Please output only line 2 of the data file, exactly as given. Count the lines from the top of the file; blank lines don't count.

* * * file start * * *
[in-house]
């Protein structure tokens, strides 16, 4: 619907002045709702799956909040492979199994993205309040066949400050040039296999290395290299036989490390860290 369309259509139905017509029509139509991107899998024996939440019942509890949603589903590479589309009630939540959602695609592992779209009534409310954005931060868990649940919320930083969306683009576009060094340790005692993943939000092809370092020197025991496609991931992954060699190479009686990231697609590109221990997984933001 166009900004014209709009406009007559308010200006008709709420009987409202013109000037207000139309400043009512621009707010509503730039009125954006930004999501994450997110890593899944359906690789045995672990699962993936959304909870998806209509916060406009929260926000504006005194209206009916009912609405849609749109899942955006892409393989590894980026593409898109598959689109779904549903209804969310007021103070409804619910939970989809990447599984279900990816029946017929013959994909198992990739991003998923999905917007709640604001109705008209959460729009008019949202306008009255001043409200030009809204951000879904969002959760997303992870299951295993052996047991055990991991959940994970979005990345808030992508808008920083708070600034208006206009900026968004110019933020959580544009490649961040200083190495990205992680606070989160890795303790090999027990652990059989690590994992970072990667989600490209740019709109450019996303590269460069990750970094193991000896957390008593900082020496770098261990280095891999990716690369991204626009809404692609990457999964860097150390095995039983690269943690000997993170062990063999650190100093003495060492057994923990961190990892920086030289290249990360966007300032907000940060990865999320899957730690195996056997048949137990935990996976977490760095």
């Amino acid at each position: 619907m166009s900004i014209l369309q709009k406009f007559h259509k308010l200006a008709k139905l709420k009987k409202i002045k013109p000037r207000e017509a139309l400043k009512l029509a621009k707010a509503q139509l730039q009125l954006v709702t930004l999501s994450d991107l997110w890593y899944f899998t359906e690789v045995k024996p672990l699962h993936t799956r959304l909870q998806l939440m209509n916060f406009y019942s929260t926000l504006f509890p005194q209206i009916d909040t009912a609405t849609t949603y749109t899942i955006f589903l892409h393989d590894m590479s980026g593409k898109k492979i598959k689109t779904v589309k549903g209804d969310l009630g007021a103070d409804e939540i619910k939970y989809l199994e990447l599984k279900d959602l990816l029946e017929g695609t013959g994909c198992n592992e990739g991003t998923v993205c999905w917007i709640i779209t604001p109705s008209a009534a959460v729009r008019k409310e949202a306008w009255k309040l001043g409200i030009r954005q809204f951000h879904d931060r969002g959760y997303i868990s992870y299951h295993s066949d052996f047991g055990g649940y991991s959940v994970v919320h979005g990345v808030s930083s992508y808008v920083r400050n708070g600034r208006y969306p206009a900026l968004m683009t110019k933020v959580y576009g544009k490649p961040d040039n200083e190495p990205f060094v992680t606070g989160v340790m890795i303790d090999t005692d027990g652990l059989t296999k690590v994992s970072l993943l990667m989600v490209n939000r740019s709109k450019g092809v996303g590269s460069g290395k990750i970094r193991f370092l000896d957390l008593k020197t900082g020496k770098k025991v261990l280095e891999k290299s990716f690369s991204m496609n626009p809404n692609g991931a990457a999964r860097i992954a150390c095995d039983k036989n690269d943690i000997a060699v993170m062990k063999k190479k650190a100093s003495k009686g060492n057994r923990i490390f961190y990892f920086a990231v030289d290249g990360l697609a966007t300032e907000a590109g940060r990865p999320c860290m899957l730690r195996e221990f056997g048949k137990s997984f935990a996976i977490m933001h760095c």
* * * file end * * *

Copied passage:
């Protein structure tokens, strides 16, 4: 619907002045709702799956909040492979199994993205309040066949400050040039296999290395290299036989490390860290 369309259509139905017509029509139509991107899998024996939440019942509890949603589903590479589309009630939540959602695609592992779209009534409310954005931060868990649940919320930083969306683009576009060094340790005692993943939000092809370092020197025991496609991931992954060699190479009686990231697609590109221990997984933001 166009900004014209709009406009007559308010200006008709709420009987409202013109000037207000139309400043009512621009707010509503730039009125954006930004999501994450997110890593899944359906690789045995672990699962993936959304909870998806209509916060406009929260926000504006005194209206009916009912609405849609749109899942955006892409393989590894980026593409898109598959689109779904549903209804969310007021103070409804619910939970989809990447599984279900990816029946017929013959994909198992990739991003998923999905917007709640604001109705008209959460729009008019949202306008009255001043409200030009809204951000879904969002959760997303992870299951295993052996047991055990991991959940994970979005990345808030992508808008920083708070600034208006206009900026968004110019933020959580544009490649961040200083190495990205992680606070989160890795303790090999027990652990059989690590994992970072990667989600490209740019709109450019996303590269460069990750970094193991000896957390008593900082020496770098261990280095891999990716690369991204626009809404692609990457999964860097150390095995039983690269943690000997993170062990063999650190100093003495060492057994923990961190990892920086030289290249990360966007300032907000940060990865999320899957730690195996056997048949137990935990996976977490760095």